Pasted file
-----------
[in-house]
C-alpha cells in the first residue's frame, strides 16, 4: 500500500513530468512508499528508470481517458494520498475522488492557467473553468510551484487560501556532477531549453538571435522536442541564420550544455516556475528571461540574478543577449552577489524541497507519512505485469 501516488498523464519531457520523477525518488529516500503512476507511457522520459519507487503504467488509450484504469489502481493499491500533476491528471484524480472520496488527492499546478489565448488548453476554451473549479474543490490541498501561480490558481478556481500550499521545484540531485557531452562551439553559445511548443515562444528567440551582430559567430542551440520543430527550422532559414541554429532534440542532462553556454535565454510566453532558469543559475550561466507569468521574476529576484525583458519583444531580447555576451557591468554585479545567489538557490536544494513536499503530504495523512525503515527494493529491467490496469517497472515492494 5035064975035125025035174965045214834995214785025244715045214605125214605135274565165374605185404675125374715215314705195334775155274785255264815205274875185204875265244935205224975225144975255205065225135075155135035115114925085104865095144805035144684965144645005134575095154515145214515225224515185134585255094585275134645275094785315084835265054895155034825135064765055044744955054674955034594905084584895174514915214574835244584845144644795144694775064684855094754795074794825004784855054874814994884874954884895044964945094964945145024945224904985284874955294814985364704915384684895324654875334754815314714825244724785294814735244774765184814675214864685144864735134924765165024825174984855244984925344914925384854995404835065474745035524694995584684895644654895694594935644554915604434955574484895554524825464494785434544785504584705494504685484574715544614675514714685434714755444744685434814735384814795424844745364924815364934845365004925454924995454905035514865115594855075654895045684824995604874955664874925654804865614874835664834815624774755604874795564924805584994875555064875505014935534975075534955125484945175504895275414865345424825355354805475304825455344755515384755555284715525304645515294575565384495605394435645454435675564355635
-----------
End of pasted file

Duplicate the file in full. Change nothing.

[in-house]
C-alpha cells in the first residue's frame, strides 16, 4: 500500500513530468512508499528508470481517458494520498475522488492557467473553468510551484487560501556532477531549453538571435522536442541564420550544455516556475528571461540574478543577449552577489524541497507519512505485469 501516488498523464519531457520523477525518488529516500503512476507511457522520459519507487503504467488509450484504469489502481493499491500533476491528471484524480472520496488527492499546478489565448488548453476554451473549479474543490490541498501561480490558481478556481500550499521545484540531485557531452562551439553559445511548443515562444528567440551582430559567430542551440520543430527550422532559414541554429532534440542532462553556454535565454510566453532558469543559475550561466507569468521574476529576484525583458519583444531580447555576451557591468554585479545567489538557490536544494513536499503530504495523512525503515527494493529491467490496469517497472515492494 5035064975035125025035174965045214834995214785025244715045214605125214605135274565165374605185404675125374715215314705195334775155274785255264815205274875185204875265244935205224975225144975255205065225135075155135035115114925085104865095144805035144684965144645005134575095154515145214515225224515185134585255094585275134645275094785315084835265054895155034825135064765055044744955054674955034594905084584895174514915214574835244584845144644795144694775064684855094754795074794825004784855054874814994884874954884895044964945094964945145024945224904985284874955294814985364704915384684895324654875334754815314714825244724785294814735244774765184814675214864685144864735134924765165024825174984855244984925344914925384854995404835065474745035524694995584684895644654895694594935644554915604434955574484895554524825464494785434544785504584705494504685484574715544614675514714685434714755444744685434814735384814795424844745364924815364934845365004925454924995454905035514865115594855075654895045684824995604874955664874925654804865614874835664834815624774755604874795564924805584994875555064875505014935534975075534955125484945175504895275414865345424825355354805475304825455344755515384755555284715525304645515294575565384495605394435645454435675564355635